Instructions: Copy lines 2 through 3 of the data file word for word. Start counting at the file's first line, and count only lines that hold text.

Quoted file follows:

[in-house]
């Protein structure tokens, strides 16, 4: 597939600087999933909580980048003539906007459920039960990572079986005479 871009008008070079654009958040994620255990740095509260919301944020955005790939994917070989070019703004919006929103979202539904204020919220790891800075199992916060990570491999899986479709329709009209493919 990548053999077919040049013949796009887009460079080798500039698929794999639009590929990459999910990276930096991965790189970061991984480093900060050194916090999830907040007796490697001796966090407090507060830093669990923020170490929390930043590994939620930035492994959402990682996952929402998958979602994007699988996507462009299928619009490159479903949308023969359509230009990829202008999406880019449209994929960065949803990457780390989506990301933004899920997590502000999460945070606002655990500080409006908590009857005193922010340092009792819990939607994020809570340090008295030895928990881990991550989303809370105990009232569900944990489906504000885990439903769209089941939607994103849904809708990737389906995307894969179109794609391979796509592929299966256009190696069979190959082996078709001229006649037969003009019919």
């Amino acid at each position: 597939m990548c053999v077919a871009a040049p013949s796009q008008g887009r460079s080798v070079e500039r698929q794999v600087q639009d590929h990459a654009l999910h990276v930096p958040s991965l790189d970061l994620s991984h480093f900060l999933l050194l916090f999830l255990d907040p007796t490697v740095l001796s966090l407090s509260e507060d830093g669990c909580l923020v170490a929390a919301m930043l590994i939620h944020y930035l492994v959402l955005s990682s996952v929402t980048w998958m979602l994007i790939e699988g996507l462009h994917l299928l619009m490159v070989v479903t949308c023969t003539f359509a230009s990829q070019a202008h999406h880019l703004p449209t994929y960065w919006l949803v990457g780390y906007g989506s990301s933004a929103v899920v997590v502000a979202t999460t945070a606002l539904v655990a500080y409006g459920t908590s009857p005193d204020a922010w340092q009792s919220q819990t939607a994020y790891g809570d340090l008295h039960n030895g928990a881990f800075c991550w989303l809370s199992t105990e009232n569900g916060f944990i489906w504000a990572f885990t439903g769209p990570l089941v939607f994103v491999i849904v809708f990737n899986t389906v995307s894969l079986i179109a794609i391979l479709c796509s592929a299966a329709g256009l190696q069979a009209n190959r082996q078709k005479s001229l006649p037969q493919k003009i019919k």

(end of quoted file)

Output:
């Protein structure tokens, strides 16, 4: 597939600087999933909580980048003539906007459920039960990572079986005479 871009008008070079654009958040994620255990740095509260919301944020955005790939994917070989070019703004919006929103979202539904204020919220790891800075199992916060990570491999899986479709329709009209493919 990548053999077919040049013949796009887009460079080798500039698929794999639009590929990459999910990276930096991965790189970061991984480093900060050194916090999830907040007796490697001796966090407090507060830093669990923020170490929390930043590994939620930035492994959402990682996952929402998958979602994007699988996507462009299928619009490159479903949308023969359509230009990829202008999406880019449209994929960065949803990457780390989506990301933004899920997590502000999460945070606002655990500080409006908590009857005193922010340092009792819990939607994020809570340090008295030895928990881990991550989303809370105990009232569900944990489906504000885990439903769209089941939607994103849904809708990737389906995307894969179109794609391979796509592929299966256009190696069979190959082996078709001229006649037969003009019919």
């Amino acid at each position: 597939m990548c053999v077919a871009a040049p013949s796009q008008g887009r460079s080798v070079e500039r698929q794999v600087q639009d590929h990459a654009l999910h990276v930096p958040s991965l790189d970061l994620s991984h480093f900060l999933l050194l916090f999830l255990d907040p007796t490697v740095l001796s966090l407090s509260e507060d830093g669990c909580l923020v170490a929390a919301m930043l590994i939620h944020y930035l492994v959402l955005s990682s996952v929402t980048w998958m979602l994007i790939e699988g996507l462009h994917l299928l619009m490159v070989v479903t949308c023969t003539f359509a230009s990829q070019a202008h999406h880019l703004p449209t994929y960065w919006l949803v990457g780390y906007g989506s990301s933004a929103v899920v997590v502000a979202t999460t945070a606002l539904v655990a500080y409006g459920t908590s009857p005193d204020a922010w340092q009792s919220q819990t939607a994020y790891g809570d340090l008295h039960n030895g928990a881990f800075c991550w989303l809370s199992t105990e009232n569900g916060f944990i489906w504000a990572f885990t439903g769209p990570l089941v939607f994103v491999i849904v809708f990737n899986t389906v995307s894969l079986i179109a794609i391979l479709c796509s592929a299966a329709g256009l190696q069979a009209n190959r082996q078709k005479s001229l006649p037969q493919k003009i019919k």